A man who owns and breeds exotic snakes in Sudbury says he'd welcome changes to the rules on keeping the animals in light of a suspected fatal snake attack on two young boys.

The New Brunswick brothers were at a sleepover earlier this week when a four-meter-long African rock python escaped its enclosure near where the boys were sleeping.

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John Cameron, owner of BJ's Little Rodents & Reptiles in Sudbury, with an Albino Burmese Python. Cameron argues an outright ban would never work, but an exotic pet registry in cities across Ontario would help. (Jessica Pope/CBC )

John Cameron, who owns BJ's Little Rodents and Reptiles on Durham Street, said some snakes, like the African Rock Python, aren't meant to be kept by everyone.

But if they are already here, how does one handle that situation?

Cameron's answer is straightforward: have a dangerous animals registry in every city.

"There should be some place that we can say, 'Hey look. I've got this animal and I just want you guys to be informed of it, and if I sell it, I'll let you know’," he said.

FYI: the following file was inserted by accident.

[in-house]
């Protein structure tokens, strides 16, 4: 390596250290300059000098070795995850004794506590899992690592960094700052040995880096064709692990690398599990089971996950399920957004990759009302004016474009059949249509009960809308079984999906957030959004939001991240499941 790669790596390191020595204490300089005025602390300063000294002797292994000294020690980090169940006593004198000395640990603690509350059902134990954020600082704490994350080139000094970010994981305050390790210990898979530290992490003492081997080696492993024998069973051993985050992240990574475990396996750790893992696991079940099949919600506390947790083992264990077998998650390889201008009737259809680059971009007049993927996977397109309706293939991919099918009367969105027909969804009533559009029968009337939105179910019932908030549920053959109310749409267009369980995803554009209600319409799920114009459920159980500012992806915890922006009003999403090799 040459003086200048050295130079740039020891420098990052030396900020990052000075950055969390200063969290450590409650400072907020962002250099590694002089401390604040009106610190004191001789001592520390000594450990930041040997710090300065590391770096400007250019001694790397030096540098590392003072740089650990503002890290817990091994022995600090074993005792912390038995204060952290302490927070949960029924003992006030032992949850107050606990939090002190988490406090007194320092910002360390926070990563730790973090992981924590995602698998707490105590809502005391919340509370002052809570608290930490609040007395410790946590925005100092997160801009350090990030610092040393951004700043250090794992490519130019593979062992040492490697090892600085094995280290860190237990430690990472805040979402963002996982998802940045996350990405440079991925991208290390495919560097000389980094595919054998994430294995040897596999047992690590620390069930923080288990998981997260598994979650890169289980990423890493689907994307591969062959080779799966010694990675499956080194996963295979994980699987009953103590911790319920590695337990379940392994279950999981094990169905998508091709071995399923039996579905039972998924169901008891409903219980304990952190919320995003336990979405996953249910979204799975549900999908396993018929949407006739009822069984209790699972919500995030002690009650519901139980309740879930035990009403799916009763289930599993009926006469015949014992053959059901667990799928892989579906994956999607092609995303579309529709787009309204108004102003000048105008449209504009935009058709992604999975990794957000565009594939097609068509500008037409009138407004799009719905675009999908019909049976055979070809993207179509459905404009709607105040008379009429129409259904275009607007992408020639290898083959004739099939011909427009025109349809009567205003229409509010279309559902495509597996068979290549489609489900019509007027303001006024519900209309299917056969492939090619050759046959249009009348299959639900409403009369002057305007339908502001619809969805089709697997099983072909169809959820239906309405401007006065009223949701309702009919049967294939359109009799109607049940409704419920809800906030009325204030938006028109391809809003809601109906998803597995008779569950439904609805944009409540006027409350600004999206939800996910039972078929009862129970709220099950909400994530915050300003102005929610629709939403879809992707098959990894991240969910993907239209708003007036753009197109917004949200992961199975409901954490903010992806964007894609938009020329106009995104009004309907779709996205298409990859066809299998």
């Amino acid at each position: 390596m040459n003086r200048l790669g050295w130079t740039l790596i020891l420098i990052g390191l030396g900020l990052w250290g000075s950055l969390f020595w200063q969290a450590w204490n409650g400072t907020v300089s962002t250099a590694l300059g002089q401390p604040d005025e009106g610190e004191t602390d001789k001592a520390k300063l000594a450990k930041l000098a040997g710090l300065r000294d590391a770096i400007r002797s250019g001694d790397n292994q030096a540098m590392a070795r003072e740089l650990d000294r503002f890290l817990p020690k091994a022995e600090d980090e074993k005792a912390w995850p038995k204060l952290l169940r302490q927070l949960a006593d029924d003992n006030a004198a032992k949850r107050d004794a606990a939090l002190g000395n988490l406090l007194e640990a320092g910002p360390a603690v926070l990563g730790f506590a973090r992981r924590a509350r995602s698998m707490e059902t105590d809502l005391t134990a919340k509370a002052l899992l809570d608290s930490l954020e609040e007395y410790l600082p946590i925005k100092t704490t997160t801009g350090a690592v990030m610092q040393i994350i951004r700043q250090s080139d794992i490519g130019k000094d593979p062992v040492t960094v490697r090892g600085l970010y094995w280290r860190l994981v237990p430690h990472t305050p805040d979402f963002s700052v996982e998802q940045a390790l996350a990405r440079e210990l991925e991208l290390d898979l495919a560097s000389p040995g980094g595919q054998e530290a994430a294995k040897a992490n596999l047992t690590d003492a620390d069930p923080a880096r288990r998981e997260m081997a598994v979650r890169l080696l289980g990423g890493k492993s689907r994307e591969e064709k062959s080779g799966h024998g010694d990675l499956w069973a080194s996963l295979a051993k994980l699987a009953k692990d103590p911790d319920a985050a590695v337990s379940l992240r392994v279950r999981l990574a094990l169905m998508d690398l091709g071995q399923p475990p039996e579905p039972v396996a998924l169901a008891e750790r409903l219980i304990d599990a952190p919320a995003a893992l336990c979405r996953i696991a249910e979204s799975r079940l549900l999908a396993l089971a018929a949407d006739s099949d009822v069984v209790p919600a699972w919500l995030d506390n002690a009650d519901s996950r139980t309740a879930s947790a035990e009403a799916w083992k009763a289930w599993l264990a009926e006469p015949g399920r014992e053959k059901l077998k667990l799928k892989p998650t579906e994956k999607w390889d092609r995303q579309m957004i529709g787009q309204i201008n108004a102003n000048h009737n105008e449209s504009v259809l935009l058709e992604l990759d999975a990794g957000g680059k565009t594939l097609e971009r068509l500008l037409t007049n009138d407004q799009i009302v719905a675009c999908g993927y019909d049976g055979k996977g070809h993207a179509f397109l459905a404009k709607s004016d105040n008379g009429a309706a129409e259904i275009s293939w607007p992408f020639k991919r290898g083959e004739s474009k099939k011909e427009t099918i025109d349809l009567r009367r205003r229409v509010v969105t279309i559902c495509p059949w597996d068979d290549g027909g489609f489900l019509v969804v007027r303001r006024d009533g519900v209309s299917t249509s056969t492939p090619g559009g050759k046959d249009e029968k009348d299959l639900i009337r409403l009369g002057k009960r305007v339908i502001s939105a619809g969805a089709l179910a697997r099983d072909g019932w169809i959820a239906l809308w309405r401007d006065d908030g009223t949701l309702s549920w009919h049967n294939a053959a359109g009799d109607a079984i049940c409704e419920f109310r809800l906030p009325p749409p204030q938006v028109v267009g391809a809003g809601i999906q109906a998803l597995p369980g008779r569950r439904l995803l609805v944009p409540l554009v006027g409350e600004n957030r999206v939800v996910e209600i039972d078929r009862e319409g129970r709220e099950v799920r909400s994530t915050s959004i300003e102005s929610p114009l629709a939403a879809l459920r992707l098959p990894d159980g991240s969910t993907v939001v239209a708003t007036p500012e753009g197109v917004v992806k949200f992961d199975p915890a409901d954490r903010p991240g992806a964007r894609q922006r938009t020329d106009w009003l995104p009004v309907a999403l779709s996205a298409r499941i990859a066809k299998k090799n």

"At least someone's kept track of it. We don't want [the snake] to go off a radar somewhere and then [have] it pop up in someone's backyard or a swamp."

Cameron added he'd welcome standardized rules on snake enclosures — and not just the tanks. Tanks should be housed in separate snake-proofed rooms, he added.

"[The New Brunswick snake] went through duct work. That grating should've had a screen on it," Cameron said.

Complaint-driven enforcement of rules

In Greater Sudbury, anyone can have two non-venomous snakes, provided they're kept in an "escape-proof enclosure."

But enforcement of those rules is complaint-driven, and it's not known how many large exotic snakes are actually in the city.

"We don't get very many complaints," said Richard Paquette, who manages animal control for the Rainbow District Animal Shelter, adding that fatal attacks like the ones in New Brunswick are extremely rare.

But, he said, if anyone is concerned, Sudbury's bylaw on pet ownership will be up for revision in the next year — and people should bring forth any suggestions they may have.